Existing Emergency Management Capacity
     Plymouth currently has several documents in place to assist in disaster preparation including an
     emergency operations plan for Washington County, brochures distributed to citizens about
     ways to stay prepared for severe weather events, and a first call system that alerts citizens by
     phone of an impending storm. The strength of Plymouth’s emergency management practices
     lies with the town’s proactive fire, police, and planning departments in both disaster
     preparedness and emergency management. Many citizens within the town, in addition to
     government and law enforcement officials, take part in emergency preparedness groups and
     Washington County is also part of a larger network of towns and counties working at improving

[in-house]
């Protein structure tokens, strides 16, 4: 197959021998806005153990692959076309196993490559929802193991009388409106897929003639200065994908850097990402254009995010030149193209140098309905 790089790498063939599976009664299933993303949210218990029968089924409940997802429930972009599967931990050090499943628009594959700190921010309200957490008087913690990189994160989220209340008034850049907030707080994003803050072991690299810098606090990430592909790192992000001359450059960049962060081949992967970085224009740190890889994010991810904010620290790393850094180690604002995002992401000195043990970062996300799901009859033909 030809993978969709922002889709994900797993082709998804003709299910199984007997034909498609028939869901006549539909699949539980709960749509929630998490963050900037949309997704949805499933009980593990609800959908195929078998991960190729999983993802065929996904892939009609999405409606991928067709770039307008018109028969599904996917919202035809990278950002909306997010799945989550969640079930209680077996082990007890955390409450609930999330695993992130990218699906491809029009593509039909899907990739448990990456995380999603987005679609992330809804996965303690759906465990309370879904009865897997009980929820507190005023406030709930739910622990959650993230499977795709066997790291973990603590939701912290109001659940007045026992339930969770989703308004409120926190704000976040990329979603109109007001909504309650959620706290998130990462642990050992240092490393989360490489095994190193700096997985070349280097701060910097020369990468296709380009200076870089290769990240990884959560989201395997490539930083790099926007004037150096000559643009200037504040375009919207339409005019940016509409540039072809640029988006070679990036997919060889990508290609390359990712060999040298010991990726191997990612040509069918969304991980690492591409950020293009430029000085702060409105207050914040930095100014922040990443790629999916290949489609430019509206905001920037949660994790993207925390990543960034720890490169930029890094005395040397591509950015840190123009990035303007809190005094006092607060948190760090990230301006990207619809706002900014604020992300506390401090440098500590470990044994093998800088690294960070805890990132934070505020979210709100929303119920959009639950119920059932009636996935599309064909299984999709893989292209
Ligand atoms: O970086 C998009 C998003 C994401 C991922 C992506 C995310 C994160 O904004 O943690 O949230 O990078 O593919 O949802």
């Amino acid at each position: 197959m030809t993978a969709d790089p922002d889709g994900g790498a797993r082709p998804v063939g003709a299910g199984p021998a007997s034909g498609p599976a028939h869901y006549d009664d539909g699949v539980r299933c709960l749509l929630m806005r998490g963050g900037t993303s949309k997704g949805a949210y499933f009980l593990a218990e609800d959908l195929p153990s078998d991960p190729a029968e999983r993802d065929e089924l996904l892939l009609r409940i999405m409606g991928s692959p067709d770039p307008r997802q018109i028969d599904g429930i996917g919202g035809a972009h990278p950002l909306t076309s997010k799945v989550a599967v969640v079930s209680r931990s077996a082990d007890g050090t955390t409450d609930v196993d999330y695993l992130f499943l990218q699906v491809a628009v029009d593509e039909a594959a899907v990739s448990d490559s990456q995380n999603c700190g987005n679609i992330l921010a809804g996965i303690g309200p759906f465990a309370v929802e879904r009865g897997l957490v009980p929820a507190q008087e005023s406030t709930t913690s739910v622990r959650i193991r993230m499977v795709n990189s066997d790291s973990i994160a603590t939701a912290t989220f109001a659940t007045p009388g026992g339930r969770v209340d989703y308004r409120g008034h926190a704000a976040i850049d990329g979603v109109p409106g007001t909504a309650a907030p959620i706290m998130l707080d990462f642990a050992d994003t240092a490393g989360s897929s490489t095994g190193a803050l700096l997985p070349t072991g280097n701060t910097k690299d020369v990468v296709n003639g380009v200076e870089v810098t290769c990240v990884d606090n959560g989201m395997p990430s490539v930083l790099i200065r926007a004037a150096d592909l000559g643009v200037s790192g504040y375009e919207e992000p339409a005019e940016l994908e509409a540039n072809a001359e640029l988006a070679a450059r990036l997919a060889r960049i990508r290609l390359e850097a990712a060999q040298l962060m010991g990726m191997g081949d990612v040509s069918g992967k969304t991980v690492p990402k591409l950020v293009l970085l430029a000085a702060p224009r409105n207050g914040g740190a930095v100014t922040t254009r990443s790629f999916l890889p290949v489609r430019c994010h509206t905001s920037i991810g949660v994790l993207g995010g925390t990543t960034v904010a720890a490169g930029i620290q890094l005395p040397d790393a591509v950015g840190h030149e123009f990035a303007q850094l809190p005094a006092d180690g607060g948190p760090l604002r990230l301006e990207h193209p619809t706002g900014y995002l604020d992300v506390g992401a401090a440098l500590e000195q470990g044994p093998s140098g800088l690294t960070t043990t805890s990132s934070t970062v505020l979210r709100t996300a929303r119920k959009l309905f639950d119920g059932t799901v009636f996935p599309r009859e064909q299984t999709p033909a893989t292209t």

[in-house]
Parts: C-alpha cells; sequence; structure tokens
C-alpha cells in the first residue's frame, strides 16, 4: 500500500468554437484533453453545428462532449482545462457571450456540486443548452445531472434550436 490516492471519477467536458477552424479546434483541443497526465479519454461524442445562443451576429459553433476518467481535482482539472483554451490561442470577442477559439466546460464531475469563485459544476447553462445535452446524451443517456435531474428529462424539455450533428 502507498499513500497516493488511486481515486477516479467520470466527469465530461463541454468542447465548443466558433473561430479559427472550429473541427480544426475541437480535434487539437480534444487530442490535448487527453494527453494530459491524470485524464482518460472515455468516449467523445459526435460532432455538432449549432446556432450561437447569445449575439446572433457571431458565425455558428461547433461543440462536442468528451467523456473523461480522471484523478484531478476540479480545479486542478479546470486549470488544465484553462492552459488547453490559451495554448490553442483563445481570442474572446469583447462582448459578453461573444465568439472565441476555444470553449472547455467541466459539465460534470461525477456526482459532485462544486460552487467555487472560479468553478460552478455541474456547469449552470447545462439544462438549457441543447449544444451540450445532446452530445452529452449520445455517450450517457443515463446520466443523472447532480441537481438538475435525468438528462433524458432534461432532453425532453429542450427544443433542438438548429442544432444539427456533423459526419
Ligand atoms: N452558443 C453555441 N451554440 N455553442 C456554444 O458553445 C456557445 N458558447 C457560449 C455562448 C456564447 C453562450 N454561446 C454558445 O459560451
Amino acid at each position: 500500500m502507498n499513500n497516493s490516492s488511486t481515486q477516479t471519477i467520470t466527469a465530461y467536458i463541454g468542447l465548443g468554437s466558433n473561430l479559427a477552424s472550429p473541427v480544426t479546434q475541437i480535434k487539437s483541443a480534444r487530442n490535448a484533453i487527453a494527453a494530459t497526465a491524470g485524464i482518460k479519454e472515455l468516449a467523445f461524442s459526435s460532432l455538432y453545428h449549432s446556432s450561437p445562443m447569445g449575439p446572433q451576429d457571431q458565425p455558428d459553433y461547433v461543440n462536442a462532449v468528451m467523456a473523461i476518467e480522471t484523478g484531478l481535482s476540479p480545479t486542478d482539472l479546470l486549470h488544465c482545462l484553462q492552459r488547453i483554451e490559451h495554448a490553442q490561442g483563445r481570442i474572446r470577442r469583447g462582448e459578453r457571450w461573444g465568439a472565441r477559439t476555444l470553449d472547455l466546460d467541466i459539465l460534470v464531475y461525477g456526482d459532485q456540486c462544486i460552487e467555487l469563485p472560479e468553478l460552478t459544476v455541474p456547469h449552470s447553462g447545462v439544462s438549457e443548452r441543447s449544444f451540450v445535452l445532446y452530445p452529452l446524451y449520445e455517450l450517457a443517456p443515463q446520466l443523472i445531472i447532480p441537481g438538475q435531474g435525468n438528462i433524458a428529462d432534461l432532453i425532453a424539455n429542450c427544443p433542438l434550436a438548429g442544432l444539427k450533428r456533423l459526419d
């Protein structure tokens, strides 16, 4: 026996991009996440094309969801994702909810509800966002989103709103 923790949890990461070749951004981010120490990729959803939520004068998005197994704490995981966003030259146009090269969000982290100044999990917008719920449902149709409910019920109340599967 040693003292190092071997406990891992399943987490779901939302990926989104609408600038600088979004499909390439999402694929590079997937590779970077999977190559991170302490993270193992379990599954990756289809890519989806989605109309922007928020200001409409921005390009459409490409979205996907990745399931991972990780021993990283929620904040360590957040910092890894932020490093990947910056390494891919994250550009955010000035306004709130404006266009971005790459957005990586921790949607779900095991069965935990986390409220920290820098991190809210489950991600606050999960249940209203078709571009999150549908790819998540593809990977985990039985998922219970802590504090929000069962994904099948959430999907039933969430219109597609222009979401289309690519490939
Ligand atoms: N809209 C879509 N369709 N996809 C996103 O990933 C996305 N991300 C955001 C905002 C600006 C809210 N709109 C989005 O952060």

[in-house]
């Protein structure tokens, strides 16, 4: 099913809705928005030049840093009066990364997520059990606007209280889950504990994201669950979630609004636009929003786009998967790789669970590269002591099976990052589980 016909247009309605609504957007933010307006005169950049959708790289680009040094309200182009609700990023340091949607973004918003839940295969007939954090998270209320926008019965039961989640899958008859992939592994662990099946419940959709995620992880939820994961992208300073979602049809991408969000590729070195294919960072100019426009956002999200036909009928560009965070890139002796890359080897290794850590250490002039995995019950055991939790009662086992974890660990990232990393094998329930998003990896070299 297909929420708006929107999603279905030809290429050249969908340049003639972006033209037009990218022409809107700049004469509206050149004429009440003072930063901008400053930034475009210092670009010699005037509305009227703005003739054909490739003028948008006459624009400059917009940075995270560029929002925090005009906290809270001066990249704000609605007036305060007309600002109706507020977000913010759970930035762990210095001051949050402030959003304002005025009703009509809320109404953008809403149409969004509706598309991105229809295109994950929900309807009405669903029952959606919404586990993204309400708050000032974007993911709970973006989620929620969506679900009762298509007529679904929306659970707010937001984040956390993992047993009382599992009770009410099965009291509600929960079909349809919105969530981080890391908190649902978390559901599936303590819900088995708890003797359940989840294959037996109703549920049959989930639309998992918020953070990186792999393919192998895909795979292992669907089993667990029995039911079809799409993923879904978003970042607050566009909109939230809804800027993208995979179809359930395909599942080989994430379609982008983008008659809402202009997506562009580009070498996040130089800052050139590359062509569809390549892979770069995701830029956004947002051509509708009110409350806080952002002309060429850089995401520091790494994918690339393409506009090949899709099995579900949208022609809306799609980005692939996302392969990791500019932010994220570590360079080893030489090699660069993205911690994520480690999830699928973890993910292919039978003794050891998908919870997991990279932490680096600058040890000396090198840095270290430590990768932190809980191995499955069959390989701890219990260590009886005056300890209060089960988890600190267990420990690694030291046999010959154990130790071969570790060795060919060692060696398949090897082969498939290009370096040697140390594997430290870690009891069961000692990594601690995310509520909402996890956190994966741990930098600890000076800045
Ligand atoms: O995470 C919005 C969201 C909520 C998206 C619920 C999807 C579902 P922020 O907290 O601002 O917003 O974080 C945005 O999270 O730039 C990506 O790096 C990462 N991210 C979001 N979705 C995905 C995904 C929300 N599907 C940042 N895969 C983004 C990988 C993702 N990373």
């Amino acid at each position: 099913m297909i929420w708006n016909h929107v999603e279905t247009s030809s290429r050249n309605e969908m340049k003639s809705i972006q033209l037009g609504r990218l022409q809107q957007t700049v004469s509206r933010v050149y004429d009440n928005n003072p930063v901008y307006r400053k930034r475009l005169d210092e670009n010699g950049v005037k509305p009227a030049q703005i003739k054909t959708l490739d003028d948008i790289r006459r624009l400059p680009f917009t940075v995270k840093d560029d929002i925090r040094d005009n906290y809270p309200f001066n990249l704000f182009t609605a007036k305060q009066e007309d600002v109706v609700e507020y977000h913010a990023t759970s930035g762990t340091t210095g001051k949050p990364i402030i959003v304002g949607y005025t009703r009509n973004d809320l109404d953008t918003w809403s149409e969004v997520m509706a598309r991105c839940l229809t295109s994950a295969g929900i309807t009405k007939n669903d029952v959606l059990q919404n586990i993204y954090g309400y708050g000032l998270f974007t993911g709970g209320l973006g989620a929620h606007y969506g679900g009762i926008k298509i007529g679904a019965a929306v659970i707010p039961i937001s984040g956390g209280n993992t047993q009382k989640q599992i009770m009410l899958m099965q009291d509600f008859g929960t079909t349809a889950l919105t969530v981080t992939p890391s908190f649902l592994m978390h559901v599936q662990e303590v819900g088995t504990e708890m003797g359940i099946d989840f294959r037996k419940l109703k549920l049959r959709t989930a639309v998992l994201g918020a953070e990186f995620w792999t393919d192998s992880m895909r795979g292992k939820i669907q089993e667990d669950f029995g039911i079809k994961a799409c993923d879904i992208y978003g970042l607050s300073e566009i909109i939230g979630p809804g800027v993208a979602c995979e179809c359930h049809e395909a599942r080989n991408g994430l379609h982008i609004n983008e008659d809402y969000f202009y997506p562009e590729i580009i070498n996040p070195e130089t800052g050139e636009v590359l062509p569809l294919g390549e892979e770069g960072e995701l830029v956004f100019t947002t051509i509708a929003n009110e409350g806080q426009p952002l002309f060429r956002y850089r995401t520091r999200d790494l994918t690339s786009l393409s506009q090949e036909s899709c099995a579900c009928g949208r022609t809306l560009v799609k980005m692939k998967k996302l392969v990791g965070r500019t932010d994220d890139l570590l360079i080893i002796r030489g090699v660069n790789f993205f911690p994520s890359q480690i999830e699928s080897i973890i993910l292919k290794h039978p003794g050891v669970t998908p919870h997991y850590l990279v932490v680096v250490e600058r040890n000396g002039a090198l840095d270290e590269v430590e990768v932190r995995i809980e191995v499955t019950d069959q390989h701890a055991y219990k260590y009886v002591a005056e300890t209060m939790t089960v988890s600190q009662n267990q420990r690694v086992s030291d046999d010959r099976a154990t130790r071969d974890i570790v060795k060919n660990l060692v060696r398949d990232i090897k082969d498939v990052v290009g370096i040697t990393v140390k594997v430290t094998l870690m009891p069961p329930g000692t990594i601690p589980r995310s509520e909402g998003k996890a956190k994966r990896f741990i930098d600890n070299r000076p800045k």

regional emergency management.

     The town of Plymouth and the Vulnerability Assessment team from UNC felt that it would be
     mutually beneficial to partake in this project. Washington County has an extensive Emergency
     Operations Plan and a very active County Emergency Manager, Ann Keyes. While the town of
     Plymouth has many capable personnel and a comprehensive emergency management plan, the
     Town must vie for state resources and is in need of equipment upgrades. According to Ann
     Keyes, Washington County is currently expanding its emergency resources to meet these needs.

     Plymouth benefits from regional disaster preparedness planning. Many officials and
     employees of the town of Plymouth serve on either the Washington County Control Group or
     on a community service response team that aids citizens during disasters. Washington County